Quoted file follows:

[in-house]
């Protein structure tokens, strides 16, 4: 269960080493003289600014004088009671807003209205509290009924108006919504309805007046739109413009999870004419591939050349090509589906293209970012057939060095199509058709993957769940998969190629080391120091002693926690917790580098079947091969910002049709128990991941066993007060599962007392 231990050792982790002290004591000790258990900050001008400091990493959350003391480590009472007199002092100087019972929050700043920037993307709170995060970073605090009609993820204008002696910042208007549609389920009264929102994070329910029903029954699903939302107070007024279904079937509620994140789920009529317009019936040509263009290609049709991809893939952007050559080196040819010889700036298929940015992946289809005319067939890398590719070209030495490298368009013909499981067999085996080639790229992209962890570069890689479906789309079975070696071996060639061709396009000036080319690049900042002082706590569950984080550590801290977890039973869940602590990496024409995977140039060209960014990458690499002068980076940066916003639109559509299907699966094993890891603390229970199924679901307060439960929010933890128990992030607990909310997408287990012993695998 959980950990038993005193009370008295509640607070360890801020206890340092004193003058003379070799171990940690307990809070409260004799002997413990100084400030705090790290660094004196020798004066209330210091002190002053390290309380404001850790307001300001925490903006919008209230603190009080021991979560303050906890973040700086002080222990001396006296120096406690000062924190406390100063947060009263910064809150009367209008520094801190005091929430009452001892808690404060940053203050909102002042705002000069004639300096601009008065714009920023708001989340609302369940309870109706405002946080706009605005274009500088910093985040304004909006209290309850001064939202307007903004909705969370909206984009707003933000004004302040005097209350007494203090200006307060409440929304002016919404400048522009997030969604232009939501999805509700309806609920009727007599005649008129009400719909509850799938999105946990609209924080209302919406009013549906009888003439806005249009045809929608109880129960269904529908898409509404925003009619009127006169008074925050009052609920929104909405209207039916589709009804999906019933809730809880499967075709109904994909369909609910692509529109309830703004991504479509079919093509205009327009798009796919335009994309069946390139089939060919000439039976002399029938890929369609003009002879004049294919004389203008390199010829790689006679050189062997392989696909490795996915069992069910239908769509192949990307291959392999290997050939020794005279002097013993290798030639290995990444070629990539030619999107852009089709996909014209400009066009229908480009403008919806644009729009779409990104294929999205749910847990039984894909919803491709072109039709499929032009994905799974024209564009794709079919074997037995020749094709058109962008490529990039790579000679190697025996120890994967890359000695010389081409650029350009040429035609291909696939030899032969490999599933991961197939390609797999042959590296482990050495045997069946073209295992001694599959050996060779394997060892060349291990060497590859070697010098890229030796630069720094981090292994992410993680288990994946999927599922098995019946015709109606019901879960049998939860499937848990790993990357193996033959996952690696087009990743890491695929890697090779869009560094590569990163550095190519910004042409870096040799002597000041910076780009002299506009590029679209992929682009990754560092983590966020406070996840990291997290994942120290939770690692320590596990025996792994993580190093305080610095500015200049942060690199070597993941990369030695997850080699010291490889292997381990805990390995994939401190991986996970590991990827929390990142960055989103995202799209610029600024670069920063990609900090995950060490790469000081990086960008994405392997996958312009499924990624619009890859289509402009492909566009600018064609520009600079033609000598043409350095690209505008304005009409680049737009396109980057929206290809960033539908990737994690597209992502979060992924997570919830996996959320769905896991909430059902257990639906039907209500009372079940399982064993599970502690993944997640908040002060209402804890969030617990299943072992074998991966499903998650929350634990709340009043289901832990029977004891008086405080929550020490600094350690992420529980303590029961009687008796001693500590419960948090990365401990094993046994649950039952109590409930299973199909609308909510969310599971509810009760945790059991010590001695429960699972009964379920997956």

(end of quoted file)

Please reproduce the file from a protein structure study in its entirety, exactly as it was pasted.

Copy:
[in-house]
């Protein structure tokens, strides 16, 4: 269960080493003289600014004088009671807003209205509290009924108006919504309805007046739109413009999870004419591939050349090509589906293209970012057939060095199509058709993957769940998969190629080391120091002693926690917790580098079947091969910002049709128990991941066993007060599962007392 231990050792982790002290004591000790258990900050001008400091990493959350003391480590009472007199002092100087019972929050700043920037993307709170995060970073605090009609993820204008002696910042208007549609389920009264929102994070329910029903029954699903939302107070007024279904079937509620994140789920009529317009019936040509263009290609049709991809893939952007050559080196040819010889700036298929940015992946289809005319067939890398590719070209030495490298368009013909499981067999085996080639790229992209962890570069890689479906789309079975070696071996060639061709396009000036080319690049900042002082706590569950984080550590801290977890039973869940602590990496024409995977140039060209960014990458690499002068980076940066916003639109559509299907699966094993890891603390229970199924679901307060439960929010933890128990992030607990909310997408287990012993695998 959980950990038993005193009370008295509640607070360890801020206890340092004193003058003379070799171990940690307990809070409260004799002997413990100084400030705090790290660094004196020798004066209330210091002190002053390290309380404001850790307001300001925490903006919008209230603190009080021991979560303050906890973040700086002080222990001396006296120096406690000062924190406390100063947060009263910064809150009367209008520094801190005091929430009452001892808690404060940053203050909102002042705002000069004639300096601009008065714009920023708001989340609302369940309870109706405002946080706009605005274009500088910093985040304004909006209290309850001064939202307007903004909705969370909206984009707003933000004004302040005097209350007494203090200006307060409440929304002016919404400048522009997030969604232009939501999805509700309806609920009727007599005649008129009400719909509850799938999105946990609209924080209302919406009013549906009888003439806005249009045809929608109880129960269904529908898409509404925003009619009127006169008074925050009052609920929104909405209207039916589709009804999906019933809730809880499967075709109904994909369909609910692509529109309830703004991504479509079919093509205009327009798009796919335009994309069946390139089939060919000439039976002399029938890929369609003009002879004049294919004389203008390199010829790689006679050189062997392989696909490795996915069992069910239908769509192949990307291959392999290997050939020794005279002097013993290798030639290995990444070629990539030619999107852009089709996909014209400009066009229908480009403008919806644009729009779409990104294929999205749910847990039984894909919803491709072109039709499929032009994905799974024209564009794709079919074997037995020749094709058109962008490529990039790579000679190697025996120890994967890359000695010389081409650029350009040429035609291909696939030899032969490999599933991961197939390609797999042959590296482990050495045997069946073209295992001694599959050996060779394997060892060349291990060497590859070697010098890229030796630069720094981090292994992410993680288990994946999927599922098995019946015709109606019901879960049998939860499937848990790993990357193996033959996952690696087009990743890491695929890697090779869009560094590569990163550095190519910004042409870096040799002597000041910076780009002299506009590029679209992929682009990754560092983590966020406070996840990291997290994942120290939770690692320590596990025996792994993580190093305080610095500015200049942060690199070597993941990369030695997850080699010291490889292997381990805990390995994939401190991986996970590991990827929390990142960055989103995202799209610029600024670069920063990609900090995950060490790469000081990086960008994405392997996958312009499924990624619009890859289509402009492909566009600018064609520009600079033609000598043409350095690209505008304005009409680049737009396109980057929206290809960033539908990737994690597209992502979060992924997570919830996996959320769905896991909430059902257990639906039907209500009372079940399982064993599970502690993944997640908040002060209402804890969030617990299943072992074998991966499903998650929350634990709340009043289901832990029977004891008086405080929550020490600094350690992420529980303590029961009687008796001693500590419960948090990365401990094993046994649950039952109590409930299973199909609308909510969310599971509810009760945790059991010590001695429960699972009964379920997956």